The fact that there were corporate floats and corporate sponsors and the fact that you have to pay to get into the parade (and festival) shows me that our community has been in many ways transformed into a commodity. We are a community to market to and because of that there is a media illusion that most queer, or rather gay, people are affluent. Again, Pride isn’t a celebration of our myriad identities but rather an event where corporations can sell shit to middle-upper class white folks. Pride has become the biggest symbol of queer assimilation.

Not only were there a preponderance of corporate sponsors but there was also a dearth of people of color. This speaks to me the most because it says that in many ways we have forgotten or failed to take into account the intersectionality of identity and we fail to stand in solidarity with people of color. The fact that there were very few people of color and organizations of color marching in the Parade highlights the fact that Pride is not about queer culture but rather about white heteronormative culture that includes gay people. It perpetuates the illusion that the only gay people that exist are white. By not be people of color inclusive Pride perpetuates racism and classism which in turn supports heteronormativity and queer and transphobia.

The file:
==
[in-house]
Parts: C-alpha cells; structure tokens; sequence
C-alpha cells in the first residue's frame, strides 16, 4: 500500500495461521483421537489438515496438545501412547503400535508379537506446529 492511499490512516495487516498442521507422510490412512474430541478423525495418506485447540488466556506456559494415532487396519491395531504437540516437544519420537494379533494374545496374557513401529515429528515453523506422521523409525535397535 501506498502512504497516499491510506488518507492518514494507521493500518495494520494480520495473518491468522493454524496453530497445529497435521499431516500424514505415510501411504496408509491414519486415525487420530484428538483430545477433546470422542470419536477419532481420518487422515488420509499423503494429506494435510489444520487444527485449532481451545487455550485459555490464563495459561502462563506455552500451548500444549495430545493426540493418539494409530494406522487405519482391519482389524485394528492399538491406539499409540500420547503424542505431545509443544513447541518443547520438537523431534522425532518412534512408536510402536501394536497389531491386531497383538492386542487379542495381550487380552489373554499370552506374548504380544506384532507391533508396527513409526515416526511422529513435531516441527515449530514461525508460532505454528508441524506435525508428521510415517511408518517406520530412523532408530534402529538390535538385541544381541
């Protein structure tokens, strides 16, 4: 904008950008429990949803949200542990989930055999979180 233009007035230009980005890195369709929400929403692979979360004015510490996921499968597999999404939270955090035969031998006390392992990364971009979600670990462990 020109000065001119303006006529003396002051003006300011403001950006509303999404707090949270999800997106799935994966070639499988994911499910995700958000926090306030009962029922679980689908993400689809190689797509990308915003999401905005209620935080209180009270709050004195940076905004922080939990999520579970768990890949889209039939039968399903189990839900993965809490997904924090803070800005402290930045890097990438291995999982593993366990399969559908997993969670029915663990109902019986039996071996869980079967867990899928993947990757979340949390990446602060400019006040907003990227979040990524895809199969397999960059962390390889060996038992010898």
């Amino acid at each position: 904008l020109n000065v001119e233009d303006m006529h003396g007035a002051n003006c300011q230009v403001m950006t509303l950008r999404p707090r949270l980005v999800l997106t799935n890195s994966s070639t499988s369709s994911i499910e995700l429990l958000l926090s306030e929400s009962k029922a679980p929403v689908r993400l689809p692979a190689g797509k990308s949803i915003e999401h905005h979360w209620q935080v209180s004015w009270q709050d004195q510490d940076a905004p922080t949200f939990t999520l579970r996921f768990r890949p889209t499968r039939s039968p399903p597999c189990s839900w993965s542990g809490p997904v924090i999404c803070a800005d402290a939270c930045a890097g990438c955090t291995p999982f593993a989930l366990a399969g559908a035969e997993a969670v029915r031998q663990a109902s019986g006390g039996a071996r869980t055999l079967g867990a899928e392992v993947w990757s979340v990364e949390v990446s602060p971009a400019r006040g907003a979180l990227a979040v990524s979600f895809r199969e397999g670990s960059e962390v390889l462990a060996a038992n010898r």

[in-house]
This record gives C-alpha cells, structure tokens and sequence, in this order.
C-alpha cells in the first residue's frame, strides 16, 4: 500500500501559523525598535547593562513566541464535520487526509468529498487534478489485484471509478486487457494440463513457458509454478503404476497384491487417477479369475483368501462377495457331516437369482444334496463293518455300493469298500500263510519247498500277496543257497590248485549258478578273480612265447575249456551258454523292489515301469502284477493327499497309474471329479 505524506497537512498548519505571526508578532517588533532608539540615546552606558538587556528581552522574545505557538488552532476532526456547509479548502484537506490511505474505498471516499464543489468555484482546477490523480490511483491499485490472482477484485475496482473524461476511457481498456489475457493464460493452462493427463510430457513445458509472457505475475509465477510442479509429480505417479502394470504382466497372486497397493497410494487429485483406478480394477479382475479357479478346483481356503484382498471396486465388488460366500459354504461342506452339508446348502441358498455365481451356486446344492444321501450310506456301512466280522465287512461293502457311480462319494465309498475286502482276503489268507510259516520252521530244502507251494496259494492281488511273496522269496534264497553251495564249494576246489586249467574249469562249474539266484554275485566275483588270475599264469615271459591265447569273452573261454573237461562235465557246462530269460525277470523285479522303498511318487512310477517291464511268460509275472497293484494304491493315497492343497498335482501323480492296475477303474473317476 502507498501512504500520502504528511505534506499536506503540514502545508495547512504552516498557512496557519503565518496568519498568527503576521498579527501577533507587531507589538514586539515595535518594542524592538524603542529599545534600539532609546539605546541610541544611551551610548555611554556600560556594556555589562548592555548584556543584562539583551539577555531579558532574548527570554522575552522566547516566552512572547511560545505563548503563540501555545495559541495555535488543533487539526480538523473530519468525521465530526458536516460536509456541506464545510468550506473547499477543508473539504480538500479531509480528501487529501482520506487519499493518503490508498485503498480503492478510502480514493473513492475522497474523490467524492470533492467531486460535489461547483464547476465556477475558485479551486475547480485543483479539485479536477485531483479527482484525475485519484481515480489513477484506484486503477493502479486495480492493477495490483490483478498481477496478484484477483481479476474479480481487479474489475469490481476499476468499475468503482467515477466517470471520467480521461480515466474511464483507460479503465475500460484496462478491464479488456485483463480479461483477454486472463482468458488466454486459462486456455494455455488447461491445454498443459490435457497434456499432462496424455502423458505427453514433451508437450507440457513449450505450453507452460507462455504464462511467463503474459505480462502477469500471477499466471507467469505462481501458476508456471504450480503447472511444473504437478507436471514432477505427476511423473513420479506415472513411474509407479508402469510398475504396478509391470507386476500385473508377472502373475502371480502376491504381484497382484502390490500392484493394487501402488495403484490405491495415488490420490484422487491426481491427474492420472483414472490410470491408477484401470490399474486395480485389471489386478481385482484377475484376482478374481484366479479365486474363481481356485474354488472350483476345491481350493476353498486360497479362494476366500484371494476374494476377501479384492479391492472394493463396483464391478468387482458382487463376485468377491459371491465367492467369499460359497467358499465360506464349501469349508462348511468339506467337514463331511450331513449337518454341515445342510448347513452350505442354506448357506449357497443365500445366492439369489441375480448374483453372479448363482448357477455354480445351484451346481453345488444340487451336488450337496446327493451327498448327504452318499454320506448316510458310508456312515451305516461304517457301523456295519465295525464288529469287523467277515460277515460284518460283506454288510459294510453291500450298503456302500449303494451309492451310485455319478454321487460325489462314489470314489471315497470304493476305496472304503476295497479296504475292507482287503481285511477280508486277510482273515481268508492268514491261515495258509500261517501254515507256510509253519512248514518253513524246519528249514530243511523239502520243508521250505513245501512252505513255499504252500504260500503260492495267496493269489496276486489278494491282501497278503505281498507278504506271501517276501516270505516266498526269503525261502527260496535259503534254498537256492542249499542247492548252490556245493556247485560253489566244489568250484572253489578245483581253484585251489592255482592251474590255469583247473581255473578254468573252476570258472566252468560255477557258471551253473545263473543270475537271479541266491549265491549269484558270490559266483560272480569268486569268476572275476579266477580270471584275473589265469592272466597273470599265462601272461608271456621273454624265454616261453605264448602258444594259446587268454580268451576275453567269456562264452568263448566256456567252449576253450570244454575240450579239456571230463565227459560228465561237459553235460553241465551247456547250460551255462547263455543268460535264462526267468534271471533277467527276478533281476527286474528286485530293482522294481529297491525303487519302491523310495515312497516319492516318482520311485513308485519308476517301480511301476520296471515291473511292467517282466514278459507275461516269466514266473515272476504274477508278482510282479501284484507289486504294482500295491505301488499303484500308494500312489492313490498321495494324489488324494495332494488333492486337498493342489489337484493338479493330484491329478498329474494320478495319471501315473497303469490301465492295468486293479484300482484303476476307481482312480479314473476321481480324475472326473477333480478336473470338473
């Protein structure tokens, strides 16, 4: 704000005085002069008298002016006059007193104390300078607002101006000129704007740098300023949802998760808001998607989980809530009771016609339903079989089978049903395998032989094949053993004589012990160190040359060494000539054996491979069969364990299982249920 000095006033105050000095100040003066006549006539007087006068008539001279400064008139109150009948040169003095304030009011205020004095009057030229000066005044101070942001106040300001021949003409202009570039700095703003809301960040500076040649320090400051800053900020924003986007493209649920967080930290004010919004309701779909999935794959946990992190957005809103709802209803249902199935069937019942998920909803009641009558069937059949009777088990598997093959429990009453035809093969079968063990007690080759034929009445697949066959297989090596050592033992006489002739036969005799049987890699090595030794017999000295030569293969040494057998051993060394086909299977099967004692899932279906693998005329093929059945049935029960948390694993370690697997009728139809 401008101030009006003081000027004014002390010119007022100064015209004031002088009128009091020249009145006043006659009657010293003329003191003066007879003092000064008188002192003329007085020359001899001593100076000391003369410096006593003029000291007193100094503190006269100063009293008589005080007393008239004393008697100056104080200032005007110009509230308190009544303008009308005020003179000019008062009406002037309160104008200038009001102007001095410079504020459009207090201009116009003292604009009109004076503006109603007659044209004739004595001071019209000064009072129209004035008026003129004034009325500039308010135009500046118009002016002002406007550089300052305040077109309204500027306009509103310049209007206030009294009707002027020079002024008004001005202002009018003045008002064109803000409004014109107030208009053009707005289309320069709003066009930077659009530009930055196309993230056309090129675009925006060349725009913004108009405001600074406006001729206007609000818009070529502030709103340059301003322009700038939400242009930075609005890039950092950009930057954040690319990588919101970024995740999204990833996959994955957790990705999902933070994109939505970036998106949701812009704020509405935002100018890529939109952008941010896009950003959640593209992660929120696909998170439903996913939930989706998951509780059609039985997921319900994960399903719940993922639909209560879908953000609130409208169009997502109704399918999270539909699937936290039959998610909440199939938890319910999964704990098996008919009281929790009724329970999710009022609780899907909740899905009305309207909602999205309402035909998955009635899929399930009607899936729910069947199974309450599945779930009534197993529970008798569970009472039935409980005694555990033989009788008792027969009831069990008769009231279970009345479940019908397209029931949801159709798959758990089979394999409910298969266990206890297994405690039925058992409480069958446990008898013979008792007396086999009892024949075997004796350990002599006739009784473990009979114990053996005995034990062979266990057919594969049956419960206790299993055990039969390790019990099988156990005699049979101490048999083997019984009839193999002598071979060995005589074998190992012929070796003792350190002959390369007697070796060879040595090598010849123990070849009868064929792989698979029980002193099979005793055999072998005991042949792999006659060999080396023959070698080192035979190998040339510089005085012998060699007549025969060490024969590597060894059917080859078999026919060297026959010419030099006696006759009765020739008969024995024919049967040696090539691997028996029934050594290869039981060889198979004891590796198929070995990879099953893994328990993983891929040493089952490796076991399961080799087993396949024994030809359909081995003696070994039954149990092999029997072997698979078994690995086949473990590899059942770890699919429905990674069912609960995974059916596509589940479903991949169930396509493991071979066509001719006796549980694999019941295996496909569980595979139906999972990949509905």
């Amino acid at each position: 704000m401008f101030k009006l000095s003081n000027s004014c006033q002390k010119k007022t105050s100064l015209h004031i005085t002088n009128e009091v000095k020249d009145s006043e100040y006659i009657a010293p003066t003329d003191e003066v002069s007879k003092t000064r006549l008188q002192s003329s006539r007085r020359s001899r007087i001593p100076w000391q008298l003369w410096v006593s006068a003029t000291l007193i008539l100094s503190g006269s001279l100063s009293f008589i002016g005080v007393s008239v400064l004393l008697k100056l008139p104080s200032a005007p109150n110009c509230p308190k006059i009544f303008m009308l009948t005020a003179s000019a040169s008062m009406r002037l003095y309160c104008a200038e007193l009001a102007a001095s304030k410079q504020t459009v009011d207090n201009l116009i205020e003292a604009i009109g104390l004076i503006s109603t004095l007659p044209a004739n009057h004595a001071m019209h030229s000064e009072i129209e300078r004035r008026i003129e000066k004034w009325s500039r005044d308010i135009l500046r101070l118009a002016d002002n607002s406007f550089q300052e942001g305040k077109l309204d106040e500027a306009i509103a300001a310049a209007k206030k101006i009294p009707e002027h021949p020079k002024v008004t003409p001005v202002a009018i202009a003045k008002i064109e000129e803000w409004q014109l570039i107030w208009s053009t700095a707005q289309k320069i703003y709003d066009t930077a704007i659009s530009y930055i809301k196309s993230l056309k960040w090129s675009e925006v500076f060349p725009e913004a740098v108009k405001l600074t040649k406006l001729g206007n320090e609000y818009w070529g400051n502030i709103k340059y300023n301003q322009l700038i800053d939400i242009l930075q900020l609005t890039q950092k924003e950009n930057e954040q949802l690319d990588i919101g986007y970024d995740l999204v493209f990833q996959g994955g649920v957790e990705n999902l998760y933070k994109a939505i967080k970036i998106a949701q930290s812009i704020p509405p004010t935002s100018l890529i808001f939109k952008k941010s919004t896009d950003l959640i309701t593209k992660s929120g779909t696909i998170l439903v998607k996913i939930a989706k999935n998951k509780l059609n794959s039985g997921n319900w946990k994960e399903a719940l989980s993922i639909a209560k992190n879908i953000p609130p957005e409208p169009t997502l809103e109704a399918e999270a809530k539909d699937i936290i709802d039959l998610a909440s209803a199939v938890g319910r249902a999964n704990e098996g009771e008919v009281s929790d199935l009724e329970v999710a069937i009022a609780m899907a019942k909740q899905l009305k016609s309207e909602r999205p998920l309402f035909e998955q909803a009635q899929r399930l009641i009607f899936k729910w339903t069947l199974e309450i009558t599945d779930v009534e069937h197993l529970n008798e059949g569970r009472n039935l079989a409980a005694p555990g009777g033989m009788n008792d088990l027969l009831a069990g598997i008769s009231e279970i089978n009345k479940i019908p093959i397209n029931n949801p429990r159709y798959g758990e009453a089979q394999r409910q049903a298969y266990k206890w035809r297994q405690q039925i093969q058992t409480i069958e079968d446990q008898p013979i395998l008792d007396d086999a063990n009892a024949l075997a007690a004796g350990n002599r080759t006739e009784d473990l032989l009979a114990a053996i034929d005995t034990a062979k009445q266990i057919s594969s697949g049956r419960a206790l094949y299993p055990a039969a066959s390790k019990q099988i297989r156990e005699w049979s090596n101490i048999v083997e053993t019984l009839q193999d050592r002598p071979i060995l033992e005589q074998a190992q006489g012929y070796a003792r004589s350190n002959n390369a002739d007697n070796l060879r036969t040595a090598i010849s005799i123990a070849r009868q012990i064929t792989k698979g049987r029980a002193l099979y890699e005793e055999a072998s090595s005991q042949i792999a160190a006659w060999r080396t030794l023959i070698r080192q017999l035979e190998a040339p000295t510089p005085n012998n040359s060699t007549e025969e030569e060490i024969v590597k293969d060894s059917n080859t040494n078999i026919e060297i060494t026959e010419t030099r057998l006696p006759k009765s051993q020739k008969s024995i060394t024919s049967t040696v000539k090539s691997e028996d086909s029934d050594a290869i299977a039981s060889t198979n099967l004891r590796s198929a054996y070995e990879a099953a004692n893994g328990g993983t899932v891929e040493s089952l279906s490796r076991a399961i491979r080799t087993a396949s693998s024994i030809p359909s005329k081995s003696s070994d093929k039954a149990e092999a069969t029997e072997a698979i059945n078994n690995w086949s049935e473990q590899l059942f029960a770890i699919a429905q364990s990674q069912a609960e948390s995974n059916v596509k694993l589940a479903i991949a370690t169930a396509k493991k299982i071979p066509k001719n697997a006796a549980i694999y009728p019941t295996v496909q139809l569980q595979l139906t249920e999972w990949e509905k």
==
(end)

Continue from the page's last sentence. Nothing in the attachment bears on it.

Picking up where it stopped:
You might at this point be asking what this has to do with dismantling power and I would argue that if we are going to dismantle power, if we are going to make a world that is truly equitable for all we need to recognize the privilege of those sitting on the sidelines. The very fact that they can is indicative of the kind of privilege that runs rampant in the gay community. And it is that privilege that keeps the status quo in place and keeps progress from happening.

In the struggle for liberation, there can be no spectators.